The Israeli diamond technology company, Sarine, has announced that has signed an MOU to purchase, subject to due diligence review, a majority share in GCAL, the New York-based diamond-grading laboratory for an undisclosed amount. It is an agreement that once may have raised eyebrows, but it should not, for the purchase will almost certainly be strategic.
Sarine, which is best known for its high-tech systems than scanning rough and polished diamonds, and plan cutting and polishing strategies, has also been a pioneer in the area of e-grading. Like it did in the diamond cutting industry, it may bring about a massive change in the diamond grading sector.
“We are thrilled by this opportunity to join forces with and acquire a major position in GCAL,” said David Block, Sarine’s CEO when the announcement of the deal was made. “I am confident that GCAL, leveraging Sarine’s technologies, will now be able to increase its market presence, to the benefit of the industry in general and to U.S. consumers, in particular, without degrading from their industry-unique principles of guaranteed quality and consistency. No less importantly, Sarine will gain access to the Palmieris’ decades-long experience in managing a gem lab with the highest standards possible, and will gain a recognised and respected channel through which to offer the expansive key U.S. retail industry its grading technologies, to the benefit of retailers and consumers alike.”
GCAL, or the Gem Certification & Assurance Lab, was founded in 2001 by Don Palmieri, a veteran of over 50 years in the diamond industry, and his wife, Pamela. Today, it operates as a family-owned business on 47th Street in New York City.
“Sarine’s introduction of its AI-derived and cloud-based eGrading has, for the first time ever, provided us with the means to resolve our conundrum of how to expand our business both locally and overseas beyond our immediate control, without compromising on our principles,” said Don Palmieri.
Sarine, which pioneered the development of high-tech systems for scanning rough and polished diamonds and planning cutting and polishing strategies, has delved into the area of e-grading.
LEARNING TO ‘THINK’ LIKE A GEMOLOGIST
Gemology is a discipline that was always likely to be transformed by artificial intelligence. For years, only one of the four Cs, namely caratage, could be definitely ascertained without the assistance of a trained gemologist, for it only involved weighing the stone on a sensitive scale.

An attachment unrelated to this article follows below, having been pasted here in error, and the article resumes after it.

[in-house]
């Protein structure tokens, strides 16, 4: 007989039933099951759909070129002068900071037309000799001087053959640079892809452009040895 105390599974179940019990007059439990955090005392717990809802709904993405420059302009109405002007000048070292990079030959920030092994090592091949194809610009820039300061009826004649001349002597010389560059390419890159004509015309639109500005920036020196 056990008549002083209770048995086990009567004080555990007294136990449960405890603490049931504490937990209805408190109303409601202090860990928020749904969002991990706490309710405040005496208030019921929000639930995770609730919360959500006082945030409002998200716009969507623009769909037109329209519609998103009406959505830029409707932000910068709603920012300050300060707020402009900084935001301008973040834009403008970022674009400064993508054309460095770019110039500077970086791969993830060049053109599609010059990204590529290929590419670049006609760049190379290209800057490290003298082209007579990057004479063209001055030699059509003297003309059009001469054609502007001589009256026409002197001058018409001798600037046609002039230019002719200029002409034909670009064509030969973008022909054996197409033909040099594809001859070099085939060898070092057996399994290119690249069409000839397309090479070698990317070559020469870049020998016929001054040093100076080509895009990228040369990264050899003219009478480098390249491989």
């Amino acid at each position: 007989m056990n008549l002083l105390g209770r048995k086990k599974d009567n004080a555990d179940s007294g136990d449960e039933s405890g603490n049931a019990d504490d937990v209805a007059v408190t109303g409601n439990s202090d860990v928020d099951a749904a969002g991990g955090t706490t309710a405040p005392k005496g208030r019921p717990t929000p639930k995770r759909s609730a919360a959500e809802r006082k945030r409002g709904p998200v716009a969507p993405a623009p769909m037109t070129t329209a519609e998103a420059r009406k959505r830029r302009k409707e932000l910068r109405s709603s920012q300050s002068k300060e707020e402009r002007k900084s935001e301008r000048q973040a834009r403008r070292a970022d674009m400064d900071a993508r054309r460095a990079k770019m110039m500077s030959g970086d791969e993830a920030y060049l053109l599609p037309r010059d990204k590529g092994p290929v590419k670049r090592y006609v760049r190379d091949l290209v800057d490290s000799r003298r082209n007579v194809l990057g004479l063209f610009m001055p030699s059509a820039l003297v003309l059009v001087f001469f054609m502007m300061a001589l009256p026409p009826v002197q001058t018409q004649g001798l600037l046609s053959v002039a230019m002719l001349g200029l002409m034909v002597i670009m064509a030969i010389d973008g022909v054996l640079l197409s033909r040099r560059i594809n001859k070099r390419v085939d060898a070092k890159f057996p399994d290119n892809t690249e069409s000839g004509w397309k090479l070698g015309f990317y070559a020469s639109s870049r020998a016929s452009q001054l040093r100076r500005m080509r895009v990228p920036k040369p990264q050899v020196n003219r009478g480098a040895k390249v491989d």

In contrast the other three Cs – clarity, cut and color – all required examination by a gemologist, whose trained eye could differentiate slight differences in each of the categories, every one of which impact on the final asking price of the stone. Gemologists also required training to examine whether as stone showed fluorescence, was treated and possibly laboratory, often using equipment that typically would only be found in a gem-grading lab.
But the scanning technologies that Sarin developed, and particularly those that were able to look deep into the stone, could be adapted to measure automatically what before was done visually by a gemologist. At the very least they were able to provide raw data on the size, nature and frequency of inclusion, the proportion and angles of the stone and its facets, and the color that was seen when viewed from above.
What was required was understanding the raw data and interpreting it into a standard grade, the type of which would be printed on a grading report. That is where artificial intelligence came in, for the machine could be taught to fulfill the interpretative role of the gemologist, and arguably produce results in a more consistent manner.
With the essential scanning technology operating at facility of the diamond manufacturer of wholesaler, Sarine’s eGrading enables advanced grading processes to be completed on-site, eliminating the need to ship out diamonds to a lab.
The results of the scanned stone are uploaded to the Sarine cloud storage system in real time, where the algorithms grade the diamonds using AI, and the data is returned to the client. This process is managed independently by the client, so objectivity is assured with no outside interference.
THE ROLE OF THE GEM LAB
So if the technology is able to manage the process, why is grading lab required? Sarine did not elaborate, but it is fair to assume that a sizable number of consumers still prefer the certificate to be produced by a reputable lab.
“It is anticipated that following Sarine’s acquisition, GCAL’s principals will continue to run GCAL, and the lab will continue to offer its customers the same products and services they have come to rely upon,” Block stated.
“GCAL will be able to develop its services globally, while concurrently significantly expanding its services to U.S. retailers and wholesalers, without compromising its renowned stringent levels of quality and consistency., he continued. “Sarine and GCAL will exclusively cooperate on serving North American customers, as well as on offering the industry B2B reports for generic non-branded diamonds.”